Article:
By Sajid Pervaiz, past governor of District 3272, member of the Rotary Club of Ruryila, Pakistan
In March, members of Rotary, Rotaract, and Interact from both Pakistan and India gathered together at a holy shrine on the border for an afternoon of food, fun, and fellowship. It was a small, but significant step toward building peace between our two countries.
Ever since attending a breakout session on healing the wounds of war at the 2018 Rotary International Convention in Toronto, Canada, I have had a heart to draw members of the Rotary family together to talk about peace. Being from Pakistan, I have seen how the tensions between my country and India have disrupted harmonious relationships.
Recently, I had a chance to put my idea into motion, and reached out to my Rotary friends in India. Upkar Singh Sethi from the Rotary Club of Amritsar South and past governor of District 3070 (India), agreed to organize the meeting from the India side of the border.
We held the event at Kartarpar Sabib, a shrine in Pakistan built on the site where Guru Nanak, founder of Sikhism, settled and assembled the first Sikh community in the 16th century. Because of the tensions between the two countries, it has been difficult for Sikhs in India to visit the shrine. But in 2018, the government of Pakistan opened up a corridor so pilgrims from India could visit the shrine visa-free.
On that day in March, we stood together in goodwill and fellowship, among the other visitors who come to venerate the site. It was exhilarating. Sethi expressed deep gratitude for the opportunity and noted how his club had limited its delegation to a little more than 20 members because of the strict protocols for visiting through the corridor.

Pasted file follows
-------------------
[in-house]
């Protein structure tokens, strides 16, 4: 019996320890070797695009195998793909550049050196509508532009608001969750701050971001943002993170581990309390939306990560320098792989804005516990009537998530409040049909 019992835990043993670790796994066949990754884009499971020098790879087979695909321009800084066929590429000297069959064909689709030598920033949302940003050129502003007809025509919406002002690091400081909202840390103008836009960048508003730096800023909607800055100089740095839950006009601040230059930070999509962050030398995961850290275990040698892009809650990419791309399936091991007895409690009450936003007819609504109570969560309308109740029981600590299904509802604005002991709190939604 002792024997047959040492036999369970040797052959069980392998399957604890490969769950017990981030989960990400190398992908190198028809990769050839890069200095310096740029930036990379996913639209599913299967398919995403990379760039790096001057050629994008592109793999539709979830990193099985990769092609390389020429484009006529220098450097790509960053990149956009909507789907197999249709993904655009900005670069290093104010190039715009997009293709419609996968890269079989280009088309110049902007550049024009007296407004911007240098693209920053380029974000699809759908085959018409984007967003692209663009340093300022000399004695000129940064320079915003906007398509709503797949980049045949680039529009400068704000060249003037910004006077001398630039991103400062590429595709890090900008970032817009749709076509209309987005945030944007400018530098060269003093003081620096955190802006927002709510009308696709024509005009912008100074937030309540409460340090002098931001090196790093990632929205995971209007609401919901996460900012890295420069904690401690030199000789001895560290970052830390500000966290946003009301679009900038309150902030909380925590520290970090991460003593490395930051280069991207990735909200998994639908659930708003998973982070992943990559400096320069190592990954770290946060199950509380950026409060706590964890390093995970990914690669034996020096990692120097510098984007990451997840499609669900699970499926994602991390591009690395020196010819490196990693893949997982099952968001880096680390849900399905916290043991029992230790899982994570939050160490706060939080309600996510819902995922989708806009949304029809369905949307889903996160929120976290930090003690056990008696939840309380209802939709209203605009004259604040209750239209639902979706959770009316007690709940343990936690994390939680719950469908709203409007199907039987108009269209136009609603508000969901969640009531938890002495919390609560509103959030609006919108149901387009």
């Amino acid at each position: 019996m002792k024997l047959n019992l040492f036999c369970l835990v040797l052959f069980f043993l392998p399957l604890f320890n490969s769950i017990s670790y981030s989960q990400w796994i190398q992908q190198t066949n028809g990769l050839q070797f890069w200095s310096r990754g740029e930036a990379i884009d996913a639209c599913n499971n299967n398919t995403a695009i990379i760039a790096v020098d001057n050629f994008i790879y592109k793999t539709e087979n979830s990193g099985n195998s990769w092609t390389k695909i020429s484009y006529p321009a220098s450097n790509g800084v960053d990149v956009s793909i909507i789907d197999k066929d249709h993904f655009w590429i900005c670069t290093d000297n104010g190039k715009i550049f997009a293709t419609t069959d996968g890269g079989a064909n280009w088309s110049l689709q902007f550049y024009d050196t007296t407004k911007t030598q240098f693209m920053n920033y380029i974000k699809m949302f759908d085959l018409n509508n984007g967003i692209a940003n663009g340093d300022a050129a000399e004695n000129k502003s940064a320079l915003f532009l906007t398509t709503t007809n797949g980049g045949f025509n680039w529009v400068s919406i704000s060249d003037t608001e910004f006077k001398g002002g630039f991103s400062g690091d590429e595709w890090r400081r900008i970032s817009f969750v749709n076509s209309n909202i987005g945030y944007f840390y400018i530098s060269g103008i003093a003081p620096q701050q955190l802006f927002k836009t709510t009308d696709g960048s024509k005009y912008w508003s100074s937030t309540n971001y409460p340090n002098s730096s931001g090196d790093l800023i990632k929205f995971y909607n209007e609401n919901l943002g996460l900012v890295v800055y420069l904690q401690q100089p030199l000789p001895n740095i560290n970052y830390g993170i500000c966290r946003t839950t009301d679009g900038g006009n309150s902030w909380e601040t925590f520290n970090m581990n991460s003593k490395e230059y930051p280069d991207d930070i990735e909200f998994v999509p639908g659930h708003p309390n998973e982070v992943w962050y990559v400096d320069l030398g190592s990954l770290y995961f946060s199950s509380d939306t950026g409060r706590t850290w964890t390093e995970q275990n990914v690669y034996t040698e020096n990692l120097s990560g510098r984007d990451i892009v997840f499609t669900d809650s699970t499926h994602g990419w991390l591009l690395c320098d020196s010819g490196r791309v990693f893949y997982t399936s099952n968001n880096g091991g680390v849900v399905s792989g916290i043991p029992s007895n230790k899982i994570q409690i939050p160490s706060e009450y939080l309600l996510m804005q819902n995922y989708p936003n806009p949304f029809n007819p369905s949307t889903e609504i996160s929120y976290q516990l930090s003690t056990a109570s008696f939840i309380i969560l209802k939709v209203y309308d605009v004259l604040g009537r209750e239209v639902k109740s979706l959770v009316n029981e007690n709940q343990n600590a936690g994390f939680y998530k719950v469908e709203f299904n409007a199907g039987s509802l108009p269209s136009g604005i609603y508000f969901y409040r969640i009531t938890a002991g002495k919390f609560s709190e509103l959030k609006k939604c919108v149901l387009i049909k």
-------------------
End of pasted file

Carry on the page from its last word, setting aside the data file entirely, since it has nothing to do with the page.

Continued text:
“However, we were amazed to see the response from across the border, where more than 50 Rotarians from various clubs turned out to receive us and join us in paying homage to this holiest of Sikh shrines,” he said.
Once the COVID-19 pandemic is over, we plan to invite a delegation from India four times a year to join us in building goodwill and friendship between our two countries.
It may have been a small effort at peacemaking, but it is the start of an evolutionary process of achieving peace and justice with the greatest speed and grace.
About the author: Sajid Pervaiz is a member of the Rotary Action Group for Peace and an assistant Rotary Public Image Coordinator. He served as a representative to the 2019 Council on Legislation and is a member of the Pakistan National Polio Plus Committee